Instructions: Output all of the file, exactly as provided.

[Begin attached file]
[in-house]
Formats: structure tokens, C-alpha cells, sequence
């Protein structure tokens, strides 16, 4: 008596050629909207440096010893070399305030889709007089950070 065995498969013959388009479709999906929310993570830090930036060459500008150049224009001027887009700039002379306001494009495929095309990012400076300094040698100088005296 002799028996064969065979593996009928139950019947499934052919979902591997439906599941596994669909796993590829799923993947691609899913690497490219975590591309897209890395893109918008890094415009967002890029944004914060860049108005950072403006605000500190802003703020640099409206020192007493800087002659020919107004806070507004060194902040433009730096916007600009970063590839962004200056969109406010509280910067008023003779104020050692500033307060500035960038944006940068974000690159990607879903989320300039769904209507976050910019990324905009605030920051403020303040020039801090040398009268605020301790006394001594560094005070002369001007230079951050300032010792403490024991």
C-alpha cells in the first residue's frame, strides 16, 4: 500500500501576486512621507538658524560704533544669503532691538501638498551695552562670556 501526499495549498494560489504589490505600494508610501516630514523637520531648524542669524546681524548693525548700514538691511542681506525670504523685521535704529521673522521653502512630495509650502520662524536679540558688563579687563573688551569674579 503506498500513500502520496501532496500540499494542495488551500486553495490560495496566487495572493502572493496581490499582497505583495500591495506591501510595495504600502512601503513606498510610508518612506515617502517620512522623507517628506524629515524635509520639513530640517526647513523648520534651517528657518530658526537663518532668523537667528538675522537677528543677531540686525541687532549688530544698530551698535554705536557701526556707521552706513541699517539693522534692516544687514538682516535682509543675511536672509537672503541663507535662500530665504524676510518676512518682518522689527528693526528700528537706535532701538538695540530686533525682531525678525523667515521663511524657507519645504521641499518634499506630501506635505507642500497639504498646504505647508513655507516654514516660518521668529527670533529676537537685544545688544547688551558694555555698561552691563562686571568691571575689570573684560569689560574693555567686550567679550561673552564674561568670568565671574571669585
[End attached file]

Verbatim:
[in-house]
Formats: structure tokens, C-alpha cells, sequence
């Protein structure tokens, strides 16, 4: 008596050629909207440096010893070399305030889709007089950070 065995498969013959388009479709999906929310993570830090930036060459500008150049224009001027887009700039002379306001494009495929095309990012400076300094040698100088005296 002799028996064969065979593996009928139950019947499934052919979902591997439906599941596994669909796993590829799923993947691609899913690497490219975590591309897209890395893109918008890094415009967002890029944004914060860049108005950072403006605000500190802003703020640099409206020192007493800087002659020919107004806070507004060194902040433009730096916007600009970063590839962004200056969109406010509280910067008023003779104020050692500033307060500035960038944006940068974000690159990607879903989320300039769904209507976050910019990324905009605030920051403020303040020039801090040398009268605020301790006394001594560094005070002369001007230079951050300032010792403490024991």
C-alpha cells in the first residue's frame, strides 16, 4: 500500500501576486512621507538658524560704533544669503532691538501638498551695552562670556 501526499495549498494560489504589490505600494508610501516630514523637520531648524542669524546681524548693525548700514538691511542681506525670504523685521535704529521673522521653502512630495509650502520662524536679540558688563579687563573688551569674579 503506498500513500502520496501532496500540499494542495488551500486553495490560495496566487495572493502572493496581490499582497505583495500591495506591501510595495504600502512601503513606498510610508518612506515617502517620512522623507517628506524629515524635509520639513530640517526647513523648520534651517528657518530658526537663518532668523537667528538675522537677528543677531540686525541687532549688530544698530551698535554705536557701526556707521552706513541699517539693522534692516544687514538682516535682509543675511536672509537672503541663507535662500530665504524676510518676512518682518522689527528693526528700528537706535532701538538695540530686533525682531525678525523667515521663511524657507519645504521641499518634499506630501506635505507642500497639504498646504505647508513655507516654514516660518521668529527670533529676537537685544545688544547688551558694555555698561552691563562686571568691571575689570573684560569689560574693555567686550567679550561673552564674561568670568565671574571669585